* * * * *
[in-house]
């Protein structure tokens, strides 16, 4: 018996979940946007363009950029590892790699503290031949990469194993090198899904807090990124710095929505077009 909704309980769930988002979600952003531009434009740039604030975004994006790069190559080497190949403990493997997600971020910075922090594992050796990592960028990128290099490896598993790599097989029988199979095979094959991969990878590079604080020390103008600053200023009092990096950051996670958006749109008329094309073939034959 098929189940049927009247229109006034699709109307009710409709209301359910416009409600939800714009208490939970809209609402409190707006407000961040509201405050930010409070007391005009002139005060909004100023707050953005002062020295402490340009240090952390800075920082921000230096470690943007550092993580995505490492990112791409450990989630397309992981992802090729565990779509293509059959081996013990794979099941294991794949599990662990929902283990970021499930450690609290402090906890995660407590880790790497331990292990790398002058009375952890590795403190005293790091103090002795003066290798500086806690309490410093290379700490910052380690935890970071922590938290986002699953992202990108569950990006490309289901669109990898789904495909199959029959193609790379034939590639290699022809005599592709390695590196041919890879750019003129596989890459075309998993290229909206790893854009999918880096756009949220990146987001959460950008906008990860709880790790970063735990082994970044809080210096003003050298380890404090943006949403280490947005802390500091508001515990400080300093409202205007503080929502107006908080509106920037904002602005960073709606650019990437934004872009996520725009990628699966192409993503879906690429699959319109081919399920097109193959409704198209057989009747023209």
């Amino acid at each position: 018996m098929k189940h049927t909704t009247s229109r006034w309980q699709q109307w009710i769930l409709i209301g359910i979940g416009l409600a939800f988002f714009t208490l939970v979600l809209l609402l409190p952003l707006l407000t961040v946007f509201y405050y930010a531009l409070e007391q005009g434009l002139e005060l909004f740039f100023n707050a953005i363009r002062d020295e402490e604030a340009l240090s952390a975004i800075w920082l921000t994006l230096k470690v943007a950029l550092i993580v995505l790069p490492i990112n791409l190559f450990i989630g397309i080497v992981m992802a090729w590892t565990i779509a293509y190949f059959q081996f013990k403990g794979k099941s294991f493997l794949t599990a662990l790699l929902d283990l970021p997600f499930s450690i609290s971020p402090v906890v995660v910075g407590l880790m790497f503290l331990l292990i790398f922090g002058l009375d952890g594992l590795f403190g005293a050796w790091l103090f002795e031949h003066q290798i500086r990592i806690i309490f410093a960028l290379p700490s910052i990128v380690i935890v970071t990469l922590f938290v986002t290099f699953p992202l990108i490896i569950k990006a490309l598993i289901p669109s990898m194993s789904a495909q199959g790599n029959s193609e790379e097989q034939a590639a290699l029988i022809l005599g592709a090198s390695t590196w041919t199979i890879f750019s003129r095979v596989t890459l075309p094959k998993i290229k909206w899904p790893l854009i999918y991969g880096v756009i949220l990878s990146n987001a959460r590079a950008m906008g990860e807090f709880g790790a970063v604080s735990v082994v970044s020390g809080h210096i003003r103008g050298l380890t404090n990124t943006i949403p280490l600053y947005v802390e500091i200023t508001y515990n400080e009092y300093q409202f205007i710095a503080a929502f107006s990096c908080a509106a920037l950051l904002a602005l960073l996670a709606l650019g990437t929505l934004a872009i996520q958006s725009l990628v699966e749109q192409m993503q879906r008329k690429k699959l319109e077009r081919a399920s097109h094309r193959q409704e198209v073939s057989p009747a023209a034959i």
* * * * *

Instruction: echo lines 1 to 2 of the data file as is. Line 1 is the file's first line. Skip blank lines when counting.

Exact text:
[in-house]
């Protein structure tokens, strides 16, 4: 018996979940946007363009950029590892790699503290031949990469194993090198899904807090990124710095929505077009 909704309980769930988002979600952003531009434009740039604030975004994006790069190559080497190949403990493997997600971020910075922090594992050796990592960028990128290099490896598993790599097989029988199979095979094959991969990878590079604080020390103008600053200023009092990096950051996670958006749109008329094309073939034959 098929189940049927009247229109006034699709109307009710409709209301359910416009409600939800714009208490939970809209609402409190707006407000961040509201405050930010409070007391005009002139005060909004100023707050953005002062020295402490340009240090952390800075920082921000230096470690943007550092993580995505490492990112791409450990989630397309992981992802090729565990779509293509059959081996013990794979099941294991794949599990662990929902283990970021499930450690609290402090906890995660407590880790790497331990292990790398002058009375952890590795403190005293790091103090002795003066290798500086806690309490410093290379700490910052380690935890970071922590938290986002699953992202990108569950990006490309289901669109990898789904495909199959029959193609790379034939590639290699022809005599592709390695590196041919890879750019003129596989890459075309998993290229909206790893854009999918880096756009949220990146987001959460950008906008990860709880790790970063735990082994970044809080210096003003050298380890404090943006949403280490947005802390500091508001515990400080300093409202205007503080929502107006908080509106920037904002602005960073709606650019990437934004872009996520725009990628699966192409993503879906690429699959319109081919399920097109193959409704198209057989009747023209």